Irrigating vegetable crops with water high in soluble salts
Note Number: AG1450
Published: January 2012
Irrigation water that contains high levels of total soluble salts (salinity) can affect the growth and yield of vegetables.
The effect of salty irrigation water on crop yields can be reduced by good management. It is important to:
- Maintain adequate soil moisture at all times.
- Schedule irrigations to match crop water requirements.
- Allow a leaching fraction above demand to reduce salt build up.
- Regularly monitor salinity levels.
- Use good irrigation practices.
What is Salinity?
This refers to the presence of soluble salts in soil or water. Salt is naturally present in soils, surface water and groundwater systems. The most common salt causing salinity is sodium chloride, but there may be a range of other salts such as magnesium, calcium or potassium.Salinity is usually measured as the electrical conductivity (EC) of water or soil solution. EC is a good indicator of total dissolved salts (TDS). Most Australian laboratories use a 1-part soil: 5-part water suspension method to determine soil EC1:5. Other methods can determine the amount of TDS directly.
How does salinity affect crop production?
Soil salinity generally affects plant growth by:
- Making it more difficult for the plants to absorb water from the soil.
- Excessive uptake of salts by plants from the soil may also have a direct toxic effect on the plants.
- Saline water applied through sprinkler irrigation, depending on the concentration of salts, can also damage the leaves by burning the leaf edge.
- Sodium in irrigation water can also damage plants causing leaf burn and scorch.
Crops vary considerably in their capacity to withstand adverse effects of salinity.
Measuring Your EC Levels
Knowing your EC levels will help in vegetable production and monitoring of inputs. A portable electrical conductivity (EC) meter is an inexpensive tool to measure EC.Measuring EC in water solutions is fairly simple. The meter is calibrated and then the sensor is submersed into the water.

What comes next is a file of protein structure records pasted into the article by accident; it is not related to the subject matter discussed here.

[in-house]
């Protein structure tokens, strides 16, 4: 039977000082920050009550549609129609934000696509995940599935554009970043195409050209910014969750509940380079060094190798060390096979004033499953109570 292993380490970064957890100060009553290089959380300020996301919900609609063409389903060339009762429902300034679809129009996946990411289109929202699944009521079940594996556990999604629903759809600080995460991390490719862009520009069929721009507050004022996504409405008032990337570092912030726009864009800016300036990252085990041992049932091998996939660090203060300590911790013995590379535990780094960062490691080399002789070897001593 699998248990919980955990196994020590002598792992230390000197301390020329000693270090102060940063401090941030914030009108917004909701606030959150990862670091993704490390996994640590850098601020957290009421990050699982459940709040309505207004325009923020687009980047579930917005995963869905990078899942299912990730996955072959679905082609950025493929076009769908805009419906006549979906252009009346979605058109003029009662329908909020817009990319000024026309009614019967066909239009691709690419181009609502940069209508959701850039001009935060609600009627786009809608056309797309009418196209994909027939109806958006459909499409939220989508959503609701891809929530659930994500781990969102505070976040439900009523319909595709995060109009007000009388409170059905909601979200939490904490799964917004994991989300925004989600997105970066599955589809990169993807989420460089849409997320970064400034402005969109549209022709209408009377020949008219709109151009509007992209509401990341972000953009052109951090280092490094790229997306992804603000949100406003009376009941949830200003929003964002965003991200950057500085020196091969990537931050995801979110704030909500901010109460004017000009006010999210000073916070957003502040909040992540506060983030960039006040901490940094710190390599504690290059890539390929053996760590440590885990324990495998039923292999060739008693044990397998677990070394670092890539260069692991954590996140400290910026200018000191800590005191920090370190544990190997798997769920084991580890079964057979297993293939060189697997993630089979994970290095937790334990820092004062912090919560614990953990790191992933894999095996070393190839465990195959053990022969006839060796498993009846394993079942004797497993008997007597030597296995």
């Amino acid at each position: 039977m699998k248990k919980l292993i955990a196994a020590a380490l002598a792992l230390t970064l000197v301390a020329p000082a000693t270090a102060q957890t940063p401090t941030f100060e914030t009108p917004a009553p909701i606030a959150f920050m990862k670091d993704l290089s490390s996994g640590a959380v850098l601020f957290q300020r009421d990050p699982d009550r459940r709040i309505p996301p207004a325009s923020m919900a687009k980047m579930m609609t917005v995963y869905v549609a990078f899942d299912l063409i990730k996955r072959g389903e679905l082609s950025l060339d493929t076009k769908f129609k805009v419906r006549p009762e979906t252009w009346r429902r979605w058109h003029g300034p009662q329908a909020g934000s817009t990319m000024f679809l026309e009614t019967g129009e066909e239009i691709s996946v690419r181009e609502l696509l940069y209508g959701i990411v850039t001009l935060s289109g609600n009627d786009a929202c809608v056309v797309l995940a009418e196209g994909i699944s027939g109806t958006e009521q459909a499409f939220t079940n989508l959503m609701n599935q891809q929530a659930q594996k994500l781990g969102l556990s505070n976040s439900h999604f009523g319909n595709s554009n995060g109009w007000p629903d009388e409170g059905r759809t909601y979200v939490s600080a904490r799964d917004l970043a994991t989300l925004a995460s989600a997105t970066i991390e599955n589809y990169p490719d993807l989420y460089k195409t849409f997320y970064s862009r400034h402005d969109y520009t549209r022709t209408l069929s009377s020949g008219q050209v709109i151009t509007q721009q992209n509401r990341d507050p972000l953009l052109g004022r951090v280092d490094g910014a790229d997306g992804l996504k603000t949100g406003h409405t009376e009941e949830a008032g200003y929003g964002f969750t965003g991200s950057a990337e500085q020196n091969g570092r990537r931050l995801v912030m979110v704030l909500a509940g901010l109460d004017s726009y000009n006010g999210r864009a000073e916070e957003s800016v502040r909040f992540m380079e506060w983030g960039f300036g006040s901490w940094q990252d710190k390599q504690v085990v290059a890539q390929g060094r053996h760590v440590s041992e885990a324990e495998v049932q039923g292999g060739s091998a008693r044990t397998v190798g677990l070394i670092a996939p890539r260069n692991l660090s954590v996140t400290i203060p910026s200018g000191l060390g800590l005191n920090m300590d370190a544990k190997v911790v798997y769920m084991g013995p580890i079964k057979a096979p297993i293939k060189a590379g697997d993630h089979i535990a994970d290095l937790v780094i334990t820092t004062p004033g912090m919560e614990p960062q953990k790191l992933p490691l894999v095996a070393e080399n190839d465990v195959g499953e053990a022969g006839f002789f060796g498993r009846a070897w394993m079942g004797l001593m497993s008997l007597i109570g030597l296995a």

Adding fertiliser to irrigation water increases EC because fertilisers are salts. Therefore it is very important to check the EC of the fertigation solution. Some EC meters record pH, EC, TDS and temperature.
Irrigation management of salty water
Salts are most damaging to plants when the soil is dry.1. For this reason, any means of maintaining or replenishing soil moisture content will help to avoid salt damage to plants.
2. Infrequent but heavy watering is recommended for saline soils rather than frequent, light watering. This is because heavy watering will help dissolve salts and leach them down and out of the plant root zone. This excess water used for leaching is called the "leaching requirement".
3. Incorporation of low salt containing organic matter such as peat or compost will also help to reduce the injurious effects of salts because the soil will be able to hold more water, and salt concentration will thereby be diluted.
Fertilisation and nutrient management using recycled water
Recycled water contains varying levels of plant nutrients, some in significant amounts. A comprehensive nutrient plan will consider soil fertility, crop requirements and removal, nutrient content of recycled water, crop rotation and potential losses through volatilisation, leaching or run-off.
- Use infrequent heavy irrigations.
- Irrigate at night or early morning to avoid evaporation loss and concentration of salts on leaves.
- Trickle irrigation is better than overhead spray irrigation.
- Try not to irrigate in windy weather to get an even distribution.
- Do not irrigate as a fine mist.
- Do not water under hot windy conditions.
- It is important to schedule irrigations based on crop needs using evaporation figures from weather stations, tensiometers or other irrigation scheduling equipment.
- Long periods of leaf wetness can also lead to increased pressure for some diseases such as septoria on lettuce.
- Disease management in conjunction with weather conditions should also be taken into account when timing irrigations.
- Warm nights during summer are unlikely to have little impact on disease.
- If plants are likely to remain wet for an extended period the best time to irrigate may be from 4.00 am.
- Testing a soil sample is a more reliable assessment of the amount of salt actually affecting vegetable crops. Surface water tests provide a reading that is only accurate at the time of testing.
- The salinity of irrigation water can change sharply in a short space of time, so test water salinity regularly.
- Note that irrigation water coming from different sources (channel/river water, recycled water, catchment/dam water and groundwater) will vary in salinity levels.
Soil salt tolerance of vegetable crops
|Crop||Salt tolerance||Crop||Salt tolerance|
|Artichoke||Moderately Tolerant||Onion||Moderately Sensitive|
|Broccoli||Moderately Sensitive||Potato||Moderately Sensitive|
|Cabbage||Moderately Sensitive||Radish||Moderately Sensitive|
|Cauliflower||Moderately Sensitive||Pumpkins||Moderately Sensitive|
|Celery||Moderately Sensitive||Tomato||Moderately Sensitive|
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Information sourced from 'Vegetable-matters-of-Facts' Number 42, Dec 2006. Rob Dimsey